Frank Curzio's WALL STREET UNPLUGGED Podcast

This Stock is the Biggest Beneficiary of a $214B Trend

phrmacash

America’s best-selling drugs are going on sale.

It’s not because healthcare companies (Big Pharma) want to lower prices on their signature drugs.

In fact, those drugs are rising at eight times the rate of inflation …

Instead, these drugs are going on sale because their patents are expiring.

A patent gives a company the right to exclude its competitors from selling a product for 20 years. Once this patent expires, the company no longer has the right of exclusion.

Patent expiration (also called patent cliff) has been a hot topic over the past few years.

In fact, I wrote about this trend in 2012, highlighting how Big Pharma was about to lose hundreds of billions of dollars as patents on their signature drugs were about to expire.

1867_1

And my favorite way to play the trend then is still at the top of my list today …

My favorite play on this trend was Mylan (MYL). This generic drug company is allowed (by law) to make identical drugs once these patents expire.

Since most of these drugs have been developed and marketed over the past 20 years, Mylan is able to sell its new copycat version at a steep discount.

Mylan was trading under 10 times earnings when I recommended the stock in June 2012. That was a significant discount to the overall market.

Plus, the company had huge growth potential, with dozens of blockbuster drugs coming off-patent in the years ahead.

1867_2

Since my call, Mylan has risen 160%. It’s been one of the biggest beneficiaries of the patent cliff megatrend.

However, this run is not over. Based on my analysis, Mylan could double again from current levels.

While the patent cliff has been headline news over the past few years, it’s far from over.

According to research firm EvaluatePharma, $214 billion in worldwide drug sales are at risk over the next six years (from 2015 to 2020) due to patent expiration.

Before I go further, it’s important to understand that most Big Pharma companies have been bracing for this risk.

•  They have invested big money in biotech companies in hopes of finding the next blockbuster drug.

•  They also used their cash hoards to raise dividends and buy back stock.

•  Plus, most analysts have already lowered their earnings estimates on Big Pharma stocks.

After all, it’s no secret when these patents on their signature drugs will expire (each drug has a 20-year patent).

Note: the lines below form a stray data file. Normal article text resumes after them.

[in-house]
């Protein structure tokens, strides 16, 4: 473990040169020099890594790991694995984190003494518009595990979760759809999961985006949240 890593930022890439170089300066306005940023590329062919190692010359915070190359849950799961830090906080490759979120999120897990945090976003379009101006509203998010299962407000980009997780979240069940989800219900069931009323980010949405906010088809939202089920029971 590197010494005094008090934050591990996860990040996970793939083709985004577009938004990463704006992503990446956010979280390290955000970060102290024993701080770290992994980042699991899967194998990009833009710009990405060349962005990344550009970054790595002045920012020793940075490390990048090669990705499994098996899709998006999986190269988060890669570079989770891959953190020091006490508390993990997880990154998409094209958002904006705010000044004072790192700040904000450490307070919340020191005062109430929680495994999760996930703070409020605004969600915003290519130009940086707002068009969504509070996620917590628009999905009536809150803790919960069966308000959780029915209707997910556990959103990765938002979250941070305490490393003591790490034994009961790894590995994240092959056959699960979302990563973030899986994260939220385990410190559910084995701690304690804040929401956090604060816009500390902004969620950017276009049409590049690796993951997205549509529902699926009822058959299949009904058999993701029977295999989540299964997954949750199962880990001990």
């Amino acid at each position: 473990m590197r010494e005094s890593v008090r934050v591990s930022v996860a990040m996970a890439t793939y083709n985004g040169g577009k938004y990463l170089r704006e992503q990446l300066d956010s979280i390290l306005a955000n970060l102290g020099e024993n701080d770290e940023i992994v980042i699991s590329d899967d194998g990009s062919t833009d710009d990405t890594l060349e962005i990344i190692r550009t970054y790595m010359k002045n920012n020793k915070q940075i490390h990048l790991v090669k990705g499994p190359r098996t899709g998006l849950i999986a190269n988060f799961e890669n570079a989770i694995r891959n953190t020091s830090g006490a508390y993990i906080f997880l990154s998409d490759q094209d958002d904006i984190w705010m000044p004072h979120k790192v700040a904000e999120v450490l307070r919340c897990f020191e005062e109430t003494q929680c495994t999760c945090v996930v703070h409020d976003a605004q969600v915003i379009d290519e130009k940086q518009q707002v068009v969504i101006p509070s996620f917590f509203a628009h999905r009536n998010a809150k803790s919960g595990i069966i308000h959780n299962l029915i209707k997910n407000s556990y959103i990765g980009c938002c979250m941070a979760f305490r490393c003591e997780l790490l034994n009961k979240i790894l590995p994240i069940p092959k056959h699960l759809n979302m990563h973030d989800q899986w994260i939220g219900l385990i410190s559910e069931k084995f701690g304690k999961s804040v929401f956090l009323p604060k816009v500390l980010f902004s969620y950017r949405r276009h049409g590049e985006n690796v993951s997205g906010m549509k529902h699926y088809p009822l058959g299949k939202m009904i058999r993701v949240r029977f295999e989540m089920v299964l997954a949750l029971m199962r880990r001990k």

In short, this patent risk is priced into most large-cap healthcare stocks.

However, generics companies like Mylan will continue to benefit.

For example, most generics companies charge up to 60% less for a brand-name drug. This saves thousands of dollars in prescription costs each year for customers.

Applying this 60% price cut to the $214 billion in sales that will be exposed to generics … amounts to $85 billion. 

In short, $85 billion will be up for grabs over the next six years for generics companies.

That’s a lot of money considering Mylan only generated $7 billion in sales over the past 12 months.

However, Mylan is not the only generic company. Teva Pharmaceuticals (TEVA) and Actavis plc (ACT) are major players as well.

However, Mylan has much more upside based on my analysis.

In July, Mylan bought Abbott Labs’ (ABT) Generic Drug division for $5.3 billion. Abbott has a portfolio of more than 100 specialty generic drugs. This adds to the 1,000-plus drugs/medicines that Mylan markets to its customers.

This acquisition increased Mylan’s international exposure. The company will be able to sell its massive portfolio of drugs in Europe, Japan, Canada, Australia and New Zealand.

Not only that, but Mylan was able to change its headquarters from Pennsylvania to the Netherlands. That will result in a much lower tax rate for the company going forward.

Despite the huge run-up, Mylan is still a cheap company.

The stock trades at just 12 times forward earnings. That’s a 25% discount to the S&P 500. Plus, the company is expected to grow earnings at 15% annually over the next three years.

To put this in perspective, the average company in the S&P 500 is growing earnings in the low-single-digits today.

Mylan has huge upside potential from these levels. The stock is dirt- cheap and is in great position to take advantage of the potential $214 billion in sales that will be exposed to generic drugs over the next six years.

Remember, before making any investments, be sure to do your due diligence. But if you like this stock, I wouldn’t wait too long to buy it.

Good Investing,
Frank Curzio